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Troops kill 6 Taliban in Swat as refugees return

 A displaced Pakistani man transports his belongs as he prepares to return to his hometown from a refugee camp in Swabi, near Islamabad, Pakistan, Tue...
 A displaced Pakistani family transport their belongings by horse as they prepare to return to their hometown from a refugee camp in Swabi, near Islam...
 A displaced Pakistani women waves as she leaves a refugee camp in Swabi, near Islamabad, Pakistan, Tuesday, July 14, 2009. After weeks in sweltering ...

Pakistan

A displaced Pakistani man transports his belongs as he prepares to return to his hometown from a refugee camp in Swabi, near Islamabad, Pakistan, Tue...

Pakistan

A displaced Pakistani family transport their belongings by horse as they prepare to return to their hometown from a refugee camp in Swabi, near Islam...

Pakistan

A displaced Pakistani women waves as she leaves a refugee camp in Swabi, near Islamabad, Pakistan, Tuesday, July 14, 2009. After weeks in sweltering ...

Pakistani troops killed six suspected Taliban fighters near the Swat Valley's main city, the army said Wednesday, underscoring the region's fragile security even as refugees displaced by fighting return home.
Few details were immediately available on the incident in Kabal town, but the military was planning to take local journalists to the scene to show them the bodies. Kabal lies across the river from Mingora, the Swat Valley's main city, and it was considered a likely hide-out of the Swat Taliban's leadership.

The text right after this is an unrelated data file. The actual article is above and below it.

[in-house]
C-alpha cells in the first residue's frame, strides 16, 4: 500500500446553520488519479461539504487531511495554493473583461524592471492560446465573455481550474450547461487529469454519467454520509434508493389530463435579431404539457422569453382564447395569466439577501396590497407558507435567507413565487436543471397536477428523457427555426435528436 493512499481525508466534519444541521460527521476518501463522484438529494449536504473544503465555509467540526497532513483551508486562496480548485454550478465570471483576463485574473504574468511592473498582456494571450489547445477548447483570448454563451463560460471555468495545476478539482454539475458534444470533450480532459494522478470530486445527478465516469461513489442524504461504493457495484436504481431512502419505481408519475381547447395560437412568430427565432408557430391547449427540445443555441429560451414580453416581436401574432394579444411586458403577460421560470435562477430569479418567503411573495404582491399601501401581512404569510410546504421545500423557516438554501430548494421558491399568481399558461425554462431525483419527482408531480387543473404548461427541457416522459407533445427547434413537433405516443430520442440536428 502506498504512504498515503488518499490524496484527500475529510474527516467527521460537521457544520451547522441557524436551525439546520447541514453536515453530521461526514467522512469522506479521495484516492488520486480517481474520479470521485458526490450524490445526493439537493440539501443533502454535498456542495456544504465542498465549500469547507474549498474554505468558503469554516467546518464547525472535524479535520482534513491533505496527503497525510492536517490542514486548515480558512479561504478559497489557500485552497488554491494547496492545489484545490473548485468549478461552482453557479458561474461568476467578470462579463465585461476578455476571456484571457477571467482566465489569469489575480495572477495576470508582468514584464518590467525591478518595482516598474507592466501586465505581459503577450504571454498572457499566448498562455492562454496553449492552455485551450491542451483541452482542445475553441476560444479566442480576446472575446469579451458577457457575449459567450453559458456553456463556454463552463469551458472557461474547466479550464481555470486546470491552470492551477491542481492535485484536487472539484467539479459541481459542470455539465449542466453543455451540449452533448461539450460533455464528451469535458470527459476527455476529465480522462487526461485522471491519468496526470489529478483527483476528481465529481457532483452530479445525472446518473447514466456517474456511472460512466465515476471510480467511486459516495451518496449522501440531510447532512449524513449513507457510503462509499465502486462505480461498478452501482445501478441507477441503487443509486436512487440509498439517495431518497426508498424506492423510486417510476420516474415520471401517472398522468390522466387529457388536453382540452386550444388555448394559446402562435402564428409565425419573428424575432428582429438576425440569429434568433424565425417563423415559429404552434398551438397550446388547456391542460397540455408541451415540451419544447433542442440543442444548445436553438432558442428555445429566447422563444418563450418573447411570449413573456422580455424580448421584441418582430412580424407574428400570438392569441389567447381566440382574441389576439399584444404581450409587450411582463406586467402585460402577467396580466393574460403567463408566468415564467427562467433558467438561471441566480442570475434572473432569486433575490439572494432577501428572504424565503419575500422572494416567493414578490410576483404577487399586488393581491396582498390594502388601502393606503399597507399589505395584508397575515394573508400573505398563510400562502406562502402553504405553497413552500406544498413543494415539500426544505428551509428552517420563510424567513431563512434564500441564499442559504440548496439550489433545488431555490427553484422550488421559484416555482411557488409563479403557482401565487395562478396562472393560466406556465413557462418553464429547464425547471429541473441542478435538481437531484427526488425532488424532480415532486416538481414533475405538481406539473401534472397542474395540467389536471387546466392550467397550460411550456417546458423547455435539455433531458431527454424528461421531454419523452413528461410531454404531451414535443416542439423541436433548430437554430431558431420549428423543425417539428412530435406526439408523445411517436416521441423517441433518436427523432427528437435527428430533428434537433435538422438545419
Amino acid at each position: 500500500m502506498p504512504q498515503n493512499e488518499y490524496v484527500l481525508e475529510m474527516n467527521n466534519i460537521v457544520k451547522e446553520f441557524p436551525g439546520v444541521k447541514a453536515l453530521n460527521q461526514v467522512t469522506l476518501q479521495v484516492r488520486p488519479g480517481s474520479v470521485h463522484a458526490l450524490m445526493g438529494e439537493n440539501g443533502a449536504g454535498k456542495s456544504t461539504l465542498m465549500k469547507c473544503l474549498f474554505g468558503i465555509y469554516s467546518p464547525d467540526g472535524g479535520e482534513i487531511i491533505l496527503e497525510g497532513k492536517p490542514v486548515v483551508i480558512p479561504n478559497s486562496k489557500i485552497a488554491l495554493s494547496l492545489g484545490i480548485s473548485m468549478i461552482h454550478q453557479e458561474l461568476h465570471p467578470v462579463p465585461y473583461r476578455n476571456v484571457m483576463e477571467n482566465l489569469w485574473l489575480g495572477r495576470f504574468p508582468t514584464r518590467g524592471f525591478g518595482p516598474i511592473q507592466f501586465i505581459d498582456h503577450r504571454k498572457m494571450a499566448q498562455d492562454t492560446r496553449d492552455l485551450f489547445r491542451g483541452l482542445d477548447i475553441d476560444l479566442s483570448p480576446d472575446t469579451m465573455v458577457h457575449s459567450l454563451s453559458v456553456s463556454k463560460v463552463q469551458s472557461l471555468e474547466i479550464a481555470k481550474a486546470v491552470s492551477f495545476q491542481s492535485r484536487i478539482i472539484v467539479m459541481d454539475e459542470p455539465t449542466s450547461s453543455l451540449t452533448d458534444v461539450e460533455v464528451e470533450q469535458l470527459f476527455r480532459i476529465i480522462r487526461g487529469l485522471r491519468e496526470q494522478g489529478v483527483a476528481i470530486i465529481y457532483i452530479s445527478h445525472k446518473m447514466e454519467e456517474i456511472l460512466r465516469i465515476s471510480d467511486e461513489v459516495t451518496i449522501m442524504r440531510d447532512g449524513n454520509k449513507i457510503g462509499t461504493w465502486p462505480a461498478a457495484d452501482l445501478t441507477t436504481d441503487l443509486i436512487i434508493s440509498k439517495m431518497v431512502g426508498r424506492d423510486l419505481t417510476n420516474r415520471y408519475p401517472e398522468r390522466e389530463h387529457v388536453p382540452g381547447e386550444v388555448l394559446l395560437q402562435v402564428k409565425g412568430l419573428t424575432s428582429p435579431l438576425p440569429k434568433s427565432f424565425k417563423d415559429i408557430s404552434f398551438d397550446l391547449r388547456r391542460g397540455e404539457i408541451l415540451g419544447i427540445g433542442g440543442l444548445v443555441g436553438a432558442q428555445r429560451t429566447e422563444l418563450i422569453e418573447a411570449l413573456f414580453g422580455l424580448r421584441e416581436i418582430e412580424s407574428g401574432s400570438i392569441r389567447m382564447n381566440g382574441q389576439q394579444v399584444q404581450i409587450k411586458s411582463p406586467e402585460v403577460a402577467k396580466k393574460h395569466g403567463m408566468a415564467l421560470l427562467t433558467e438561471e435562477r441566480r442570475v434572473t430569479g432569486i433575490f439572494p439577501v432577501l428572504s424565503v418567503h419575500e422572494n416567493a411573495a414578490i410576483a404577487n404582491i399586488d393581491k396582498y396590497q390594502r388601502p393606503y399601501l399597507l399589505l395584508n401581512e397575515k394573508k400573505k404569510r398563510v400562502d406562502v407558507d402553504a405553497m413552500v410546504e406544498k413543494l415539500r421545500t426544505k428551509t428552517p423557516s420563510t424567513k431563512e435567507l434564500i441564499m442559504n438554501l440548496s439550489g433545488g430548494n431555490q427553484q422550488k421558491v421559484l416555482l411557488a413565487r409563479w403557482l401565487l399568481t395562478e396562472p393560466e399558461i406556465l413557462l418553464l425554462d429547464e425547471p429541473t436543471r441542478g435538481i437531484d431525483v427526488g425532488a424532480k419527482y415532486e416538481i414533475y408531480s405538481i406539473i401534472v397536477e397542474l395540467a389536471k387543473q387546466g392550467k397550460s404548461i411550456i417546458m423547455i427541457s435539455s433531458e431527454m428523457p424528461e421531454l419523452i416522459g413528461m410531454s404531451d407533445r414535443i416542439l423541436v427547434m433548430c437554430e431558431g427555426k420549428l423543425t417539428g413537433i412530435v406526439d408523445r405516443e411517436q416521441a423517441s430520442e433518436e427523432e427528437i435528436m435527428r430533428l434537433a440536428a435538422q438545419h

More than 2 million residents of Swat and surrounding districts fled their homes while the army fought Taliban militants in the area for more than two months. A government repatriation program began Monday, and thousands of refugees have been heading back.
The program is supposed to focus first on the 200,000 or so refugees staying in relief camps and only certain zones in the valley are supposed to be open, but complications have arisen.
Some in the camps say they won't go home until they are given promised financial assistance of around $300 per family. Others who are not in the camps have begun to head back despite government pleas of patience, causing traffic jams at roadblocks. And some have gone to areas not yet technically open, including Minogra, where hundreds showed up Tuesday.
According to the government, 23,951 families are registered at relief camps in the northwest. Since Monday, at least 1,572 families from both relief camps and those staying elsewhere had returned to the valley. It was difficult to ascertain whether any families managed to get through using smaller, unmonitored routes.
Elsewhere in the northwest Wednesday, a roadside bomb exploded at a police checkpoint, killing a paramilitary soldier and a police officer and wounding six policemen, police official Imtiaz Khan said. No one claimed responsibility for the attack in the Bannu area, but Taliban fighters have frequently targeted security forces in the past.
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Associated Press writers Riaz Khan in Peshawar and Hussain Afzal in Parachinar contributed to this report.


Updated : 2021-10-22 12:45 GMT+08:00